Unlike a mortgage or a wedding, there isn’t really a life event that really gives us an immediate push to prepare our Will. Some people think about it when they have children, but it often gets overlooked in the haze of the newborn days when you have a lot on your mind or plate! Unless something serious happens, like ill health or an operation, we tend to think that we can put off Will-making to another day.One day, it will be too late, so best to get it done now!
- My husband/wife will get everything anyway
Yes… if you are married with no children. However, if you do have children, your spouse will only automatically inherit the first £250,000 of your estate (plus interest), and your personal belongings. Anything over that sum is divided into two equal shares – one half to your spouse and the other to be held in trust for your children until they reach the age of 18 (or 16 and married, randomly!).If you aren’t married then your partner has no automatic right to any of your assets and they will pass under intestacy rules to your children, parents and siblings if you do not have a Will. There is no such thing as a ‘common law’ spouse in our legal system.So don’t assume your partner will get everything. If you book in for a free 30 minute consultation I can tell you what would happen to your estate if you died and help you work out if you need a Will or not.
- I can’t decide who to appoint as guardians
I do hear this one a lot and I agree that it can be a really difficult decision to make. In fact, I would go so far as to say that it is probably the number one reason that parents of young children put off making a Will – they simply can’t decide who would look after their children if they died.The advice I always give in this scenario is to make a decision based on who you would have looking after your children today. You can always update your Will if circumstances change… but it is better to have someone appointed and it not be quite right, than nobody appointed and having the State decide who should look after your children. In a worst-case scenario, the children could be placed into temporary care until a proper assessment and decision can be made. In my mind, appointing guardians is the single most important reason for parents to write a Will. Losing your parents is hard enough without worrying about where you will be living and with whom.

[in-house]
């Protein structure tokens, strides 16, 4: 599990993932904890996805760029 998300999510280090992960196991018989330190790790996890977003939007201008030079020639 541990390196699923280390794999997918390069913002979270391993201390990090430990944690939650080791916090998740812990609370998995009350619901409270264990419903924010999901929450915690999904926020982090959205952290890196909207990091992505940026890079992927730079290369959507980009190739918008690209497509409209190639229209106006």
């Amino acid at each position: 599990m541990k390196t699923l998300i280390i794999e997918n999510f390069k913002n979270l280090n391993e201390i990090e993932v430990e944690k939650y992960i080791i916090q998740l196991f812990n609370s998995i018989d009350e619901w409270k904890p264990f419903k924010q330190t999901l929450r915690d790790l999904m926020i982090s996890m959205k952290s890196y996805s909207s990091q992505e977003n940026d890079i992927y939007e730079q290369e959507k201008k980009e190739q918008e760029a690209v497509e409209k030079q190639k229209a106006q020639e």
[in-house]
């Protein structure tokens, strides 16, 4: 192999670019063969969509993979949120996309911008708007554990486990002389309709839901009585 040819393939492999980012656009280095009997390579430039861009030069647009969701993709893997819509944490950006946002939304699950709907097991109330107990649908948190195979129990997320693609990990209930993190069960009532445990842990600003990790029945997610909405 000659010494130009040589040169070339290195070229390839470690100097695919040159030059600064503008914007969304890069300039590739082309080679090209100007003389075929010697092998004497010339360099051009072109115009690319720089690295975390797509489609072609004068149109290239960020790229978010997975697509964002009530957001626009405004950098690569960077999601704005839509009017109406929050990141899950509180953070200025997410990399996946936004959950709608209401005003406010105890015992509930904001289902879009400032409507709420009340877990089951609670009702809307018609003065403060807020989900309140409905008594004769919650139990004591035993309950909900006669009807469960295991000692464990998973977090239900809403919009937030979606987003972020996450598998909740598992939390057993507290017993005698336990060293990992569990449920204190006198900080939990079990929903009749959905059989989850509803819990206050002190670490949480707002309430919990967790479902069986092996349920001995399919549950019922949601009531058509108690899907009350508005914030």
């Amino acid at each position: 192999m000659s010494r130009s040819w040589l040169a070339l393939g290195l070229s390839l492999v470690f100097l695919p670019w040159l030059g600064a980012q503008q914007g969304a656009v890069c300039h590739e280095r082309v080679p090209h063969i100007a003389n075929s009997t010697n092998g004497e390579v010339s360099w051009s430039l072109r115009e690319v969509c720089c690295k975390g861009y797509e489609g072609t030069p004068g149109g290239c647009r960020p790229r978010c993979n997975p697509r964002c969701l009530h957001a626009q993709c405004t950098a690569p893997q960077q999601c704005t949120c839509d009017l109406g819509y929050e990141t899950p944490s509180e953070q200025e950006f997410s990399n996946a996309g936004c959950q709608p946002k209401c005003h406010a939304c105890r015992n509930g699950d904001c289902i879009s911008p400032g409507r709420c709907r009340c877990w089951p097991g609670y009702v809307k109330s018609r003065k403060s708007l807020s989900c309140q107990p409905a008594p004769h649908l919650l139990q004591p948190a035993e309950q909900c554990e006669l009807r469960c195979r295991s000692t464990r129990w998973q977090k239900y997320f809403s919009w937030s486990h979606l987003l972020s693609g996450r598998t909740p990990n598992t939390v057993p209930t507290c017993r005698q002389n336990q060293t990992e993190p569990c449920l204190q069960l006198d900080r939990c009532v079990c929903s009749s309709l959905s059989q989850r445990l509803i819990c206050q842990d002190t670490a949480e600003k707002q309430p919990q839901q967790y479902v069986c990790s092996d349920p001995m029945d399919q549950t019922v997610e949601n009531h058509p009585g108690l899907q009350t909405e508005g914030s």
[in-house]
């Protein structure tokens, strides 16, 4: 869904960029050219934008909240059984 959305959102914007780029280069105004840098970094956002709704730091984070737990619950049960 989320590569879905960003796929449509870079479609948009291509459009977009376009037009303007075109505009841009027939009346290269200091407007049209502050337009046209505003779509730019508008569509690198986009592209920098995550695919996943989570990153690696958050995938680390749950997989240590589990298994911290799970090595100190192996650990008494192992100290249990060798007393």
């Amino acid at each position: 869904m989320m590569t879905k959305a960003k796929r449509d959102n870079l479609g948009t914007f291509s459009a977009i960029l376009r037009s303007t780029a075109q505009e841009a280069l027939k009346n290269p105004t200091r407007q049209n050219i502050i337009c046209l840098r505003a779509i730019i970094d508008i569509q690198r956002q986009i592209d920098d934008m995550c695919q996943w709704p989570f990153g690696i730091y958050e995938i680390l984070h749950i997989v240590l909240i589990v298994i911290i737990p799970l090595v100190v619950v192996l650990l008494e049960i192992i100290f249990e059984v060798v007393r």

- It’s complicated
It’s actually much less complicated than you might think. In fact, many of my clients exclaim ‘Is that it?’ at the end of our signing appointment as they expected it to have been much more complex. In practice, you can rest easier knowing that it is done. I try to make matters as straightforward as possible – offering home visits and evening or weekend appointments so your Will can be drafted, safely stored and ticked off the to-do list in a simple, painless way.
If any of these resonate with you, then it is time to stop making excuses and get your Will prepared! Come and have a chat to iron out any concerns or uncertainties you might have, and enjoy the peace of mind in knowing that the future of your children and assets are taken care of.